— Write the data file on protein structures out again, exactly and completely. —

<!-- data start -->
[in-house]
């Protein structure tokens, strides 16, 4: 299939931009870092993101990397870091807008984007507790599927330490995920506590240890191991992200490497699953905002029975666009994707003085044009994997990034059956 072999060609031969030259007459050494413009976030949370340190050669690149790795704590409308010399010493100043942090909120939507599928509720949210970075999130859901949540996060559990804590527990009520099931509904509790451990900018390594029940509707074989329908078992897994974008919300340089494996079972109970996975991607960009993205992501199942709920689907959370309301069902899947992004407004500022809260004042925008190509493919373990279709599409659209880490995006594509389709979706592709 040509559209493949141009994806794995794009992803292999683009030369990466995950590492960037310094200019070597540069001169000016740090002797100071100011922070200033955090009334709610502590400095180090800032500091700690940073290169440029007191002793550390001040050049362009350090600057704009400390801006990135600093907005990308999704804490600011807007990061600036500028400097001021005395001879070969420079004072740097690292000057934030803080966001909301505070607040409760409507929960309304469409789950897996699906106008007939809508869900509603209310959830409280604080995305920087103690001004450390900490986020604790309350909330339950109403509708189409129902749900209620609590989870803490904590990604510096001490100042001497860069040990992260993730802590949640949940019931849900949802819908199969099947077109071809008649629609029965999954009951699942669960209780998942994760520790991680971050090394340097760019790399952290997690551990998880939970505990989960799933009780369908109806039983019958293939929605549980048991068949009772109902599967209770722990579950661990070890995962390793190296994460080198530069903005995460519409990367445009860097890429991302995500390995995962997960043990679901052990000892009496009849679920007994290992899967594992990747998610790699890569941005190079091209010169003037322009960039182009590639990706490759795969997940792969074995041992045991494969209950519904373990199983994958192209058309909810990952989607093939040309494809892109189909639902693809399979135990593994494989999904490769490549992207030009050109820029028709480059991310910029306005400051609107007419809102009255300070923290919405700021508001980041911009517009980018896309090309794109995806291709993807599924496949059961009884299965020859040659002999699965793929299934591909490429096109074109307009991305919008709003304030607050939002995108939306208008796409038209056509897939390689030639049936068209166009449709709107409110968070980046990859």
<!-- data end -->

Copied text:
[in-house]
């Protein structure tokens, strides 16, 4: 299939931009870092993101990397870091807008984007507790599927330490995920506590240890191991992200490497699953905002029975666009994707003085044009994997990034059956 072999060609031969030259007459050494413009976030949370340190050669690149790795704590409308010399010493100043942090909120939507599928509720949210970075999130859901949540996060559990804590527990009520099931509904509790451990900018390594029940509707074989329908078992897994974008919300340089494996079972109970996975991607960009993205992501199942709920689907959370309301069902899947992004407004500022809260004042925008190509493919373990279709599409659209880490995006594509389709979706592709 040509559209493949141009994806794995794009992803292999683009030369990466995950590492960037310094200019070597540069001169000016740090002797100071100011922070200033955090009334709610502590400095180090800032500091700690940073290169440029007191002793550390001040050049362009350090600057704009400390801006990135600093907005990308999704804490600011807007990061600036500028400097001021005395001879070969420079004072740097690292000057934030803080966001909301505070607040409760409507929960309304469409789950897996699906106008007939809508869900509603209310959830409280604080995305920087103690001004450390900490986020604790309350909330339950109403509708189409129902749900209620609590989870803490904590990604510096001490100042001497860069040990992260993730802590949640949940019931849900949802819908199969099947077109071809008649629609029965999954009951699942669960209780998942994760520790991680971050090394340097760019790399952290997690551990998880939970505990989960799933009780369908109806039983019958293939929605549980048991068949009772109902599967209770722990579950661990070890995962390793190296994460080198530069903005995460519409990367445009860097890429991302995500390995995962997960043990679901052990000892009496009849679920007994290992899967594992990747998610790699890569941005190079091209010169003037322009960039182009590639990706490759795969997940792969074995041992045991494969209950519904373990199983994958192209058309909810990952989607093939040309494809892109189909639902693809399979135990593994494989999904490769490549992207030009050109820029028709480059991310910029306005400051609107007419809102009255300070923290919405700021508001980041911009517009980018896309090309794109995806291709993807599924496949059961009884299965020859040659002999699965793929299934591909490429096109074109307009991305919008709003304030607050939002995108939306208008796409038209056509897939390689030639049936068209166009449709709107409110968070980046990859």